Why government spending won't stave off a correction(Read article summary)
Government leaders have spent too much money and put too much of the economy under their control. Now, the markets are forcing a correction.
â Jimmy Rogers
The Dow dropped another 115 points yesterday. Gold moved up to near an all-time high.
This past weekend, we worked on a barn roofâŚjust like we did 30 years ago. But come Monday morning we didnât feel 30 years old. Our legs still ached from the weekendâs work.
We always liked physical labor. Outside in the fresh air. Our feet on the groundâŚour muscles strainingâŚ Concentrating our whole mind on a problem that we can solve! Such as how to get a piece of tin on top of a barn without it taking off in the breeze, like a kite. Or how to get the blades off a bush hog, so they can be sharpened. Or how to set up scaffold on a hill so it doesnât fall down.
Simple? YesâŚand satisfying.
Man spent millions of years solving practical problems. He needed shelter. He needed food. He needed to fend off predatorsâŚor heâd be food!
His mind evolved as a problem-solving machine. Tying things togetherâŚcuttingâŚthrowingâŚcarrying. He was a mathematician without numbersâŚa climatologist without a thermometerâŚa geographer without a map. He was a practical man who needed to solve practical problems. His life depended on it. And thatâs why heâs so good at it. He can build trains that go 400 kilometers per hour and pyramids that stand stock still.
Maybe thatâs why we like working with our hands. We were made for it.
But never in 10 million years has any creature solved the problem of a funky, junky economy. It is only in the last 100 years that man has dared to try.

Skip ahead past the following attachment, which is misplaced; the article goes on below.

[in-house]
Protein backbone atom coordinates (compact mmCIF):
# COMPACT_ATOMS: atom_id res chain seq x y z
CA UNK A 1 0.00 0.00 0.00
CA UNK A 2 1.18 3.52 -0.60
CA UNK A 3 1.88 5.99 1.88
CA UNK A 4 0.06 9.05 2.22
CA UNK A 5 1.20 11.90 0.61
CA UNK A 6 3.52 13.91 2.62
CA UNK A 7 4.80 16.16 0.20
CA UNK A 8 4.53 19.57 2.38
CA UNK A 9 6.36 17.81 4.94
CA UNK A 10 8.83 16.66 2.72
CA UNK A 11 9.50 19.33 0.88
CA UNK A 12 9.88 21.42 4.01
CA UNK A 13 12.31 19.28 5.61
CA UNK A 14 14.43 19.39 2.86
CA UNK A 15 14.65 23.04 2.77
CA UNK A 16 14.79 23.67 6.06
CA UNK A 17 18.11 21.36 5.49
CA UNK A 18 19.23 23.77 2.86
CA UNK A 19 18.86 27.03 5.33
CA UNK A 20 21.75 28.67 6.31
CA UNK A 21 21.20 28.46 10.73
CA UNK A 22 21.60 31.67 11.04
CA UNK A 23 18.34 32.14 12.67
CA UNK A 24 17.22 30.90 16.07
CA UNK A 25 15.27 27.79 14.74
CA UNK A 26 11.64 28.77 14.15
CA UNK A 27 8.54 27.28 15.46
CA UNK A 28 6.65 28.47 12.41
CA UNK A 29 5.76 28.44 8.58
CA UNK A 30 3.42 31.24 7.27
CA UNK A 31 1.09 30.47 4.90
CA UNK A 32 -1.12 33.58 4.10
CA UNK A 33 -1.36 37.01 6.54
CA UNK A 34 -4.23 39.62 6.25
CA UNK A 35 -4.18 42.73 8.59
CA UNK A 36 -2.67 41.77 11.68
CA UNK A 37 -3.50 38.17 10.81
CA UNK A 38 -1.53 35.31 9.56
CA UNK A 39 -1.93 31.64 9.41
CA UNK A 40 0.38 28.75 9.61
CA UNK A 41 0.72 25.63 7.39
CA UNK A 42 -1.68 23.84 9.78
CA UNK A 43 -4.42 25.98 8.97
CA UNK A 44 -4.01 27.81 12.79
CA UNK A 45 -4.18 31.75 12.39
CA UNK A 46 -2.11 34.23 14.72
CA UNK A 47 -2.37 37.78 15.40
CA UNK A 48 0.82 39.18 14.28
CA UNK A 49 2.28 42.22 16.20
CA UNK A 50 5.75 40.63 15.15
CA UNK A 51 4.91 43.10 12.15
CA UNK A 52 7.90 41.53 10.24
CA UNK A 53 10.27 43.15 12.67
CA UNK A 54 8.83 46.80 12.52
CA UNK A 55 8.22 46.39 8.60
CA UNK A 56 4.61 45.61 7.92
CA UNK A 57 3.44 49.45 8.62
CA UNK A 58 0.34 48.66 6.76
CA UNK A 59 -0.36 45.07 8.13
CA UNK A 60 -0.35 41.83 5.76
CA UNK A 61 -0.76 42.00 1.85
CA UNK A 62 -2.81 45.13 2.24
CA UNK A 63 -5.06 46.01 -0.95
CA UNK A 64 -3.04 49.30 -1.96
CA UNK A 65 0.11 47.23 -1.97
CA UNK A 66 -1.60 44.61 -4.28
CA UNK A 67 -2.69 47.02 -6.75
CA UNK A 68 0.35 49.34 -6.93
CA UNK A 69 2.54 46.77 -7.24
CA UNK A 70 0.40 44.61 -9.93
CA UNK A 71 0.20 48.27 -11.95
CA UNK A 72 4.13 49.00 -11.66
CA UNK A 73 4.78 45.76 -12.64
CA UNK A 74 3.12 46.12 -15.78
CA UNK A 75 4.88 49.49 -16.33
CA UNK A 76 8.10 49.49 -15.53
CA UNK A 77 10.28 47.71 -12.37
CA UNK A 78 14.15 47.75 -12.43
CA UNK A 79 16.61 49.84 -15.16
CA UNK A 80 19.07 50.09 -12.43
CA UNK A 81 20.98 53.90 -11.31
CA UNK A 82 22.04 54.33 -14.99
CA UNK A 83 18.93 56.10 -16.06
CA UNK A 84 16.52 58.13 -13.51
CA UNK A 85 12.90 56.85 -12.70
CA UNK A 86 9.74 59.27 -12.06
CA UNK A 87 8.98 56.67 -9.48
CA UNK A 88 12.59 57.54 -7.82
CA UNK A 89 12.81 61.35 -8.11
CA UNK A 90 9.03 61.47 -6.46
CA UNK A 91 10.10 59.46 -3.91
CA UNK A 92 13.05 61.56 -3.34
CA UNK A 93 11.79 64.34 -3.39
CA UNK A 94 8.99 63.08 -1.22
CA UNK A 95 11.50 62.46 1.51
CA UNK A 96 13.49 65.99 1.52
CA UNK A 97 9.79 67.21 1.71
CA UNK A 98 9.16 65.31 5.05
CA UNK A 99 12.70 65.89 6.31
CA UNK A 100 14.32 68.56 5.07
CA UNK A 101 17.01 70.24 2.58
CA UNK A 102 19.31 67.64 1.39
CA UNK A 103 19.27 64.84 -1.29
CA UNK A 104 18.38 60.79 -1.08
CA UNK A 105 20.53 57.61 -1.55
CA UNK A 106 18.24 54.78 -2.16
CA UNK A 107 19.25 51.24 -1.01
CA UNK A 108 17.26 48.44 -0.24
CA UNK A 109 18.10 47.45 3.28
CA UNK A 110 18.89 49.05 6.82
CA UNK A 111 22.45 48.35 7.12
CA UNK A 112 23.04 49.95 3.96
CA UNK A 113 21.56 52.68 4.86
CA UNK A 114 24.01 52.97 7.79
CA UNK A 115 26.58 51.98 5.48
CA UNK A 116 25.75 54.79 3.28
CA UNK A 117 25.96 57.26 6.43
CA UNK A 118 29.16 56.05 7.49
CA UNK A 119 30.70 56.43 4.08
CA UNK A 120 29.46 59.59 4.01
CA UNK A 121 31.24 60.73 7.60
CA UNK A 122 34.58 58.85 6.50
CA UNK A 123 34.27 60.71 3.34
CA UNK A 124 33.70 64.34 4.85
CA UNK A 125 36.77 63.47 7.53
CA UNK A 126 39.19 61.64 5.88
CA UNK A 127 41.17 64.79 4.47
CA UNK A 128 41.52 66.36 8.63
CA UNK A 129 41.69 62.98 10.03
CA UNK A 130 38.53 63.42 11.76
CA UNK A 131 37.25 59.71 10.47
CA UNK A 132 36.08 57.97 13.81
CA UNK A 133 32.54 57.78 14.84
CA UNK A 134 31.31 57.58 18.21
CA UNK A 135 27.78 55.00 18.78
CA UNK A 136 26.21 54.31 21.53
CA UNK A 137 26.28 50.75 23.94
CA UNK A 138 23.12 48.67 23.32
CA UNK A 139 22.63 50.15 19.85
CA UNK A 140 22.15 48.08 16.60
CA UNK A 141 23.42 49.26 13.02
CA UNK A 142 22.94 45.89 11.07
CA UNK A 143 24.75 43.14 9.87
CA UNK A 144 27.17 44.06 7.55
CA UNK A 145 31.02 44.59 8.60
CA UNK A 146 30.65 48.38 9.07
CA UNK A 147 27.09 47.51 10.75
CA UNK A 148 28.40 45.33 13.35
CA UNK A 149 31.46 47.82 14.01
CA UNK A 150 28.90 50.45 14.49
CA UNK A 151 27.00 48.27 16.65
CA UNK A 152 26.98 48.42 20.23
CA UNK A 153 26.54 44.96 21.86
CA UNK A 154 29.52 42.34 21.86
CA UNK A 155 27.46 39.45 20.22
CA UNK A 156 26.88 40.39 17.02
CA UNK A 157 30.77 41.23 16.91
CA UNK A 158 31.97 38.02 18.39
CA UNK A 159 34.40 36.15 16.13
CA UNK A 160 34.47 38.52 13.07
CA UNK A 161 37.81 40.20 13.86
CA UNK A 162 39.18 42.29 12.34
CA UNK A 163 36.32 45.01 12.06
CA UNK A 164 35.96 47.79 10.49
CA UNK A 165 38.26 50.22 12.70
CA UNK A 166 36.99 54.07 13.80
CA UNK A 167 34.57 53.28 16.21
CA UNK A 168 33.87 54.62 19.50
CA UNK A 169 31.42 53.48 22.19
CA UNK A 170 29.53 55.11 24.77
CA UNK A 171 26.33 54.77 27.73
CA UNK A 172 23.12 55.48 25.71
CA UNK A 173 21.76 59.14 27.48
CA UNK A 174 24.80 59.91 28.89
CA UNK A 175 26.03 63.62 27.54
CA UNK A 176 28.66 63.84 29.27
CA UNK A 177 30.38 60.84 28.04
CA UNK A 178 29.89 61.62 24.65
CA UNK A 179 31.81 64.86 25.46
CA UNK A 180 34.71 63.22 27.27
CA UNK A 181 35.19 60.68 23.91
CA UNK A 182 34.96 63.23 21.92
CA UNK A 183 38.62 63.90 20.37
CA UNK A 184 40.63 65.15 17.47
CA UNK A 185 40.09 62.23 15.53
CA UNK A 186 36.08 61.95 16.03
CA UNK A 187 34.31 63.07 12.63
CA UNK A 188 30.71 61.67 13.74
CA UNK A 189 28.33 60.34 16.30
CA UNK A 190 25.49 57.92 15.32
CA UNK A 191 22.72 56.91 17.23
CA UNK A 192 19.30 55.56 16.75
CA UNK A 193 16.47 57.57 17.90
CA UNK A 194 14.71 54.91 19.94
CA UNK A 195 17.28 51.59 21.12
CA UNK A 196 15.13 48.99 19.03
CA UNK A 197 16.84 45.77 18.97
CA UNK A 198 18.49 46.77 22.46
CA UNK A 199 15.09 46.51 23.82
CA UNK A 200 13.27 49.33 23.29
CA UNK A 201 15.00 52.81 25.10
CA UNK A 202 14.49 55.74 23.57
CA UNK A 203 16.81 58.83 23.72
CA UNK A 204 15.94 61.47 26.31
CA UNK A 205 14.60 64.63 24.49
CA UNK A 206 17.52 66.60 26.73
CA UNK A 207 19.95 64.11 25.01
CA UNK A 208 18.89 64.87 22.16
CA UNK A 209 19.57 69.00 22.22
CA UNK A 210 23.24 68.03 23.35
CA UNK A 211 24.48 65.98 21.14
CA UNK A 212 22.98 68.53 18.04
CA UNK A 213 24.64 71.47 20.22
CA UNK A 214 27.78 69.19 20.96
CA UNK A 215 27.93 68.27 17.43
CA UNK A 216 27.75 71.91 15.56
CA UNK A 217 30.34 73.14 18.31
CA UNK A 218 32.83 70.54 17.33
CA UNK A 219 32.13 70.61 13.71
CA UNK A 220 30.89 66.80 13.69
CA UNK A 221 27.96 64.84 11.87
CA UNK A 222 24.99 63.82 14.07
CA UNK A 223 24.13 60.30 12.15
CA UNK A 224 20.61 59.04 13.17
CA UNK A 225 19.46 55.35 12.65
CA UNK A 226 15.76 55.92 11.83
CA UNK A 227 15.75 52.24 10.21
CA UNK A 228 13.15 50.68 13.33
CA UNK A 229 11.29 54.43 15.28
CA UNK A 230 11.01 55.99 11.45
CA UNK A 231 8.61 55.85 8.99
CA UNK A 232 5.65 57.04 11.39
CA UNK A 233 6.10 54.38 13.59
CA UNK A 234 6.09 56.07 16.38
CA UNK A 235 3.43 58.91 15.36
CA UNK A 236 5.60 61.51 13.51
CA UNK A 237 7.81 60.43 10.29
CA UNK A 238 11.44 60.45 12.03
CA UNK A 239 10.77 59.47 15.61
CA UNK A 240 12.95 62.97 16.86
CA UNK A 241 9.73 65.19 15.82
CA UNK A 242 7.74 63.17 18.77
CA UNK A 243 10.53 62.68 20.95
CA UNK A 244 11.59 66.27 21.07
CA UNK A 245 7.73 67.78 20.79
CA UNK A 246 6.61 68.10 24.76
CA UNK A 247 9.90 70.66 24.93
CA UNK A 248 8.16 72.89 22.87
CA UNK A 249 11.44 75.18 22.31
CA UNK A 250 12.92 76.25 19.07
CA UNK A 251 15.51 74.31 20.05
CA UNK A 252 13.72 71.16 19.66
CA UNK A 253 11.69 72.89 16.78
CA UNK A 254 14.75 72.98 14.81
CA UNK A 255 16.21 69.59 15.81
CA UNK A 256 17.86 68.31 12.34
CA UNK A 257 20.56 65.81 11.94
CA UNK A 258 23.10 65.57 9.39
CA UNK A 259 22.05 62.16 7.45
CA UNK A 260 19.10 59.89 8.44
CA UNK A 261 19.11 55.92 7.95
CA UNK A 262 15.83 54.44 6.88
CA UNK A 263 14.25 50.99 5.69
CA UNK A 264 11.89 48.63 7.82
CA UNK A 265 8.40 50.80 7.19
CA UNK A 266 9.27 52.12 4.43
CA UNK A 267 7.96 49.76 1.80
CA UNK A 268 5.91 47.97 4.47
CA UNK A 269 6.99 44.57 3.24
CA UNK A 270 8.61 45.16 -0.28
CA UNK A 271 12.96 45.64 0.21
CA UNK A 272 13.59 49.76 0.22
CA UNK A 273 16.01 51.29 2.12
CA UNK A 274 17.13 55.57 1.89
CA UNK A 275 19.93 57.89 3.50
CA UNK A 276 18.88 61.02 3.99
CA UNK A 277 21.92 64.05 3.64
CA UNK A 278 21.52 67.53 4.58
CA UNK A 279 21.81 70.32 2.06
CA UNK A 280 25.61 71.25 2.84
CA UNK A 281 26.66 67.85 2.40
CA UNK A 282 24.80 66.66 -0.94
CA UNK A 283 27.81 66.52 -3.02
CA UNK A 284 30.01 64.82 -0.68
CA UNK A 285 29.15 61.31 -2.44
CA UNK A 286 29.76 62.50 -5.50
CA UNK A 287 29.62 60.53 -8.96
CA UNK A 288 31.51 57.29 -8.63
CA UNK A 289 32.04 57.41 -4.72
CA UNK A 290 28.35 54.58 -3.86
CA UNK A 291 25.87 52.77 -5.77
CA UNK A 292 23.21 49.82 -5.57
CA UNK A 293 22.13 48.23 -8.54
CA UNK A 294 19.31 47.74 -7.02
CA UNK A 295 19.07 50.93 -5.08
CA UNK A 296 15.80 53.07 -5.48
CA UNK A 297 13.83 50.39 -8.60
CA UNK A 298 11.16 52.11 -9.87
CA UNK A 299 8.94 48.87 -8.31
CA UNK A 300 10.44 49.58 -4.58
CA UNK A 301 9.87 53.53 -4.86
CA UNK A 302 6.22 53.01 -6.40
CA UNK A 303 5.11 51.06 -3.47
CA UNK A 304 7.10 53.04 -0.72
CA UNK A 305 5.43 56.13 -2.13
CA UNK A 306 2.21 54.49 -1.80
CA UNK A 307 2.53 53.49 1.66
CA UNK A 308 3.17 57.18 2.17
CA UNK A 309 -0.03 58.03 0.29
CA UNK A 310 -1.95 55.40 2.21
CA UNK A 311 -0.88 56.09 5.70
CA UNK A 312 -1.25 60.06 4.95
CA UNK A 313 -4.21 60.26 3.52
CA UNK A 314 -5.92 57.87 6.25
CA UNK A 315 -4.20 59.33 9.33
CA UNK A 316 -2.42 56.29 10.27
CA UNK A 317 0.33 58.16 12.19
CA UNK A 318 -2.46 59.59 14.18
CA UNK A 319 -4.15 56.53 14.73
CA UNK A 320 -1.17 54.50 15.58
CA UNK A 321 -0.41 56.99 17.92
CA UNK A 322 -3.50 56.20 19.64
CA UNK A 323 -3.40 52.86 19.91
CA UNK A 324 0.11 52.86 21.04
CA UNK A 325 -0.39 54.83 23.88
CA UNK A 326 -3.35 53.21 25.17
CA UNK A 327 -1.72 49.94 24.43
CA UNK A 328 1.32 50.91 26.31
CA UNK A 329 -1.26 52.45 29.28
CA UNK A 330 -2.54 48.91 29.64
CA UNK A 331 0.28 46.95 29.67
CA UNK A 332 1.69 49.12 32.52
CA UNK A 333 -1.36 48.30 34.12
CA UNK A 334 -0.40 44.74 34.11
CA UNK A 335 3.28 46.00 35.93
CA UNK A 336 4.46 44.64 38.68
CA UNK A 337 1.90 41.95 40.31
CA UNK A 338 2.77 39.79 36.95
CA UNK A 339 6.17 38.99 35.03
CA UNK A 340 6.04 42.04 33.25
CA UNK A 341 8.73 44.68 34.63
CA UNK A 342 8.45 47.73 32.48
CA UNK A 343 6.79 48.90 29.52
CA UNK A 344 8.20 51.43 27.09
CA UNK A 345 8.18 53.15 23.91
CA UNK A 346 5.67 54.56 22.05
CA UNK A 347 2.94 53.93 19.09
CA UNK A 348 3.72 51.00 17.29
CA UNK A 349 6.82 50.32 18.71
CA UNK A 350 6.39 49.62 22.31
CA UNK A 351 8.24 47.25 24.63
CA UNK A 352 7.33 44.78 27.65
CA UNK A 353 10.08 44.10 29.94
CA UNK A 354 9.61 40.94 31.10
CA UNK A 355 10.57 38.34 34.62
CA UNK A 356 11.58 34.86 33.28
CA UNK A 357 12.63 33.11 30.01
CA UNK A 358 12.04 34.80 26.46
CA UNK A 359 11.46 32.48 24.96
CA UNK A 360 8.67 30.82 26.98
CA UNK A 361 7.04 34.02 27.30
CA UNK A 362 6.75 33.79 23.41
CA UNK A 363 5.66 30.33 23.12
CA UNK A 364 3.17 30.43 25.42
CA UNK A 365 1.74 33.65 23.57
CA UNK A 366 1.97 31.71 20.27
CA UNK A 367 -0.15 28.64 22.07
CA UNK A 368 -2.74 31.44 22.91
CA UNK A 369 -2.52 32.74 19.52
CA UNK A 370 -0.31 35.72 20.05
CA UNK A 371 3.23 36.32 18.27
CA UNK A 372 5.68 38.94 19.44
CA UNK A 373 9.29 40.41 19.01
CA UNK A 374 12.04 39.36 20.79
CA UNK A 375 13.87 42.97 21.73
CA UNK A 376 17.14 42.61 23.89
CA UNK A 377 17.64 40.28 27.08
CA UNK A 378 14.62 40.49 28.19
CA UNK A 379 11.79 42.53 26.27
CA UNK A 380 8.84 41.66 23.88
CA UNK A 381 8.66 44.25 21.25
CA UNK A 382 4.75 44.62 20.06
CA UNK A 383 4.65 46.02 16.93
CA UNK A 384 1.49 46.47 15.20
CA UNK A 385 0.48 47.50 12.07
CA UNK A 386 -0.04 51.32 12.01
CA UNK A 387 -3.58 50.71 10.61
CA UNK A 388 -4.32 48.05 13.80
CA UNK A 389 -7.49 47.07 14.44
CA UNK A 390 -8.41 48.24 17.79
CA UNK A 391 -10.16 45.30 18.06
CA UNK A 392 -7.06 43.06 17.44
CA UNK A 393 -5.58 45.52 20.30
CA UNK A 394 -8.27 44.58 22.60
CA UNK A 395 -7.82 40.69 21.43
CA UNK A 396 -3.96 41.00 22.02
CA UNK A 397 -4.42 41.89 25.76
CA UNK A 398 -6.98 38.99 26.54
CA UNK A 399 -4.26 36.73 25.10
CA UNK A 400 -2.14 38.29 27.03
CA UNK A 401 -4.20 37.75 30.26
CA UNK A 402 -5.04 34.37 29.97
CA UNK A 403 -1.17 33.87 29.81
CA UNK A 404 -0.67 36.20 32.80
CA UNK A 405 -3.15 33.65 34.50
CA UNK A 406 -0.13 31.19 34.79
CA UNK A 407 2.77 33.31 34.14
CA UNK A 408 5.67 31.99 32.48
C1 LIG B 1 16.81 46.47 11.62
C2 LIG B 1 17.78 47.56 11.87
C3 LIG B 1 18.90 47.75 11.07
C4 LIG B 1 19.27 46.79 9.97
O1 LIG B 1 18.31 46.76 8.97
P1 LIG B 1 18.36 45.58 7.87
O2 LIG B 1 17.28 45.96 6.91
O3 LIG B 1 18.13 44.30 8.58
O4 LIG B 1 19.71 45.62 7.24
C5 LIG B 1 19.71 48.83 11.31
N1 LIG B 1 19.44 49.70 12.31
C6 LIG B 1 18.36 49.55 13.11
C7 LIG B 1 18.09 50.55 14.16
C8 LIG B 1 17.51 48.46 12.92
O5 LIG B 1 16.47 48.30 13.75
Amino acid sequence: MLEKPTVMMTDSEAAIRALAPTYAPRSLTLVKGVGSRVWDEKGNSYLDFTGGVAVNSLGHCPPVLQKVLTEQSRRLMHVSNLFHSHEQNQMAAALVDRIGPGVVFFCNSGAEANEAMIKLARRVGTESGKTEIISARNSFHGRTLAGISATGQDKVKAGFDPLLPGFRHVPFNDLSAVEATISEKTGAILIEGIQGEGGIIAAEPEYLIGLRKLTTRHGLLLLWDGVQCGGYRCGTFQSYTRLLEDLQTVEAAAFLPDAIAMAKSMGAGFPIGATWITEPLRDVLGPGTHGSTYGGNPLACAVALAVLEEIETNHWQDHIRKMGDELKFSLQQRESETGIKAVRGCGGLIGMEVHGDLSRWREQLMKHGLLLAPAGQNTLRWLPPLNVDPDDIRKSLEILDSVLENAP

Yes, dear reader, now our leaders are called upon to solve problems that they are not equipped to solve. They are not prepared for the challenge. They cannot do it. Even the best minds in the world are stumped.
The latest important news came out on Friday. Eighteen months. Two trillion dollars. And now this: the number of unemployed people is still going up!
The unemployment rate is creeping back towards 10%. But that only counts the people who have looked for a job in the last year. Trouble is, more and more people have given up looking. The number of people who have been unemployed for 6 months or more has doubled from 3.2 million to 6.7 million. There are now more than 8 million people officially unemployed. And there are millions more unofficially unemployed â 17% of the population all together.
And even those who have jobs are losing income. Thatâs right. With so many people jobless, it doesnât make sense to raise wages; instead, wages are going down. Supply up, prices down.
All of these facts are consistent with a Great Correction. They are what we expected. They are merely things happening they way they ought to happen.
But these events are not compatible with the pretensions of the economic world improvers. Tim Geithner, for example. The poor man is frustrated by his European counterparts. While he and his colleagues in the US continue to stimulate the economy in order to make the world a better placeâŚthe Europeans have decided to get their financial houses in order. And that means cutbacks in public spending. To give you just a hint of what is going on, hereâs a Bloomberg report:
Cameron Prepares UK for Cuts Hurting âEvery Single Personâ
June 7 (Bloomberg) â UK Prime Minister David Cameron, preparing voters for the deepest spending cuts in a generation, said the previous Labour government left the public finances in a weaker state than he anticipated.